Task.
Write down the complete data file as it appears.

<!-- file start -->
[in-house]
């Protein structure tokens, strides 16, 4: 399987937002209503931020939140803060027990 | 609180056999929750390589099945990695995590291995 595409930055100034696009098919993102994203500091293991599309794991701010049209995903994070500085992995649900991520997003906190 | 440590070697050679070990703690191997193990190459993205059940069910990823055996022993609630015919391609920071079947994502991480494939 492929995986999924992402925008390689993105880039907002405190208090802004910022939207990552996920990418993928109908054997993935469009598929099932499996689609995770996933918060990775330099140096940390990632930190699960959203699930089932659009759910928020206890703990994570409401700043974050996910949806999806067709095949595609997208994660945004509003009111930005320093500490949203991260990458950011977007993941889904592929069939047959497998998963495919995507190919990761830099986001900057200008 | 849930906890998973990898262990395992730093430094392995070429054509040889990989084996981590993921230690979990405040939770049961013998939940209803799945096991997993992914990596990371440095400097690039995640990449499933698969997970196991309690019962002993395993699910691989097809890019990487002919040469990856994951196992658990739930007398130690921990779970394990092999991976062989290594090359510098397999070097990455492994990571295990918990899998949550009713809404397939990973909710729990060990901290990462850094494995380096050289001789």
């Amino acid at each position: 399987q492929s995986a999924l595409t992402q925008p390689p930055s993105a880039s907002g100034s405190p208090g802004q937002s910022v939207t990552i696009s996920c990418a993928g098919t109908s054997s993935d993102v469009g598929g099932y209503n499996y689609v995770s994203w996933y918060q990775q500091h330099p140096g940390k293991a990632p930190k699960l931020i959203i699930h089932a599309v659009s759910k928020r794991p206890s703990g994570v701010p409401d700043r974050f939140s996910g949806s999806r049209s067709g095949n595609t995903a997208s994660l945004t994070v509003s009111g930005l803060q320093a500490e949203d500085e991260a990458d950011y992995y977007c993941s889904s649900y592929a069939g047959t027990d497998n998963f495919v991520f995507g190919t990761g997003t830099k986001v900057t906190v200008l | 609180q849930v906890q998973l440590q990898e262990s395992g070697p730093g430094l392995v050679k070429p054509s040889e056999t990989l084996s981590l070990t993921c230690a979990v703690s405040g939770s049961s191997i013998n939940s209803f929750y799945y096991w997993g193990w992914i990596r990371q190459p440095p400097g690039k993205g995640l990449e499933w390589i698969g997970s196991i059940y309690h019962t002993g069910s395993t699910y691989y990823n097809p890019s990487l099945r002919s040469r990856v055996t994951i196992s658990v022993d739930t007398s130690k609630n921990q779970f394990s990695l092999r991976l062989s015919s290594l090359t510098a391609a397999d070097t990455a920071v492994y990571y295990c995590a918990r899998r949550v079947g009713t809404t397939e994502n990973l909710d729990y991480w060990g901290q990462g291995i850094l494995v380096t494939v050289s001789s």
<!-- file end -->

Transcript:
[in-house]
């Protein structure tokens, strides 16, 4: 399987937002209503931020939140803060027990 | 609180056999929750390589099945990695995590291995 595409930055100034696009098919993102994203500091293991599309794991701010049209995903994070500085992995649900991520997003906190 | 440590070697050679070990703690191997193990190459993205059940069910990823055996022993609630015919391609920071079947994502991480494939 492929995986999924992402925008390689993105880039907002405190208090802004910022939207990552996920990418993928109908054997993935469009598929099932499996689609995770996933918060990775330099140096940390990632930190699960959203699930089932659009759910928020206890703990994570409401700043974050996910949806999806067709095949595609997208994660945004509003009111930005320093500490949203991260990458950011977007993941889904592929069939047959497998998963495919995507190919990761830099986001900057200008 | 849930906890998973990898262990395992730093430094392995070429054509040889990989084996981590993921230690979990405040939770049961013998939940209803799945096991997993992914990596990371440095400097690039995640990449499933698969997970196991309690019962002993395993699910691989097809890019990487002919040469990856994951196992658990739930007398130690921990779970394990092999991976062989290594090359510098397999070097990455492994990571295990918990899998949550009713809404397939990973909710729990060990901290990462850094494995380096050289001789």
């Amino acid at each position: 399987q492929s995986a999924l595409t992402q925008p390689p930055s993105a880039s907002g100034s405190p208090g802004q937002s910022v939207t990552i696009s996920c990418a993928g098919t109908s054997s993935d993102v469009g598929g099932y209503n499996y689609v995770s994203w996933y918060q990775q500091h330099p140096g940390k293991a990632p930190k699960l931020i959203i699930h089932a599309v659009s759910k928020r794991p206890s703990g994570v701010p409401d700043r974050f939140s996910g949806s999806r049209s067709g095949n595609t995903a997208s994660l945004t994070v509003s009111g930005l803060q320093a500490e949203d500085e991260a990458d950011y992995y977007c993941s889904s649900y592929a069939g047959t027990d497998n998963f495919v991520f995507g190919t990761g997003t830099k986001v900057t906190v200008l | 609180q849930v906890q998973l440590q990898e262990s395992g070697p730093g430094l392995v050679k070429p054509s040889e056999t990989l084996s981590l070990t993921c230690a979990v703690s405040g939770s049961s191997i013998n939940s209803f929750y799945y096991w997993g193990w992914i990596r990371q190459p440095p400097g690039k993205g995640l990449e499933w390589i698969g997970s196991i059940y309690h019962t002993g069910s395993t699910y691989y990823n097809p890019s990487l099945r002919s040469r990856v055996t994951i196992s658990v022993d739930t007398s130690k609630n921990q779970f394990s990695l092999r991976l062989s015919s290594l090359t510098a391609a397999d070097t990455a920071v492994y990571y295990c995590a918990r899998r949550v079947g009713t809404t397939e994502n990973l909710d729990y991480w060990g901290q990462g291995i850094l494995v380096t494939v050289s001789s």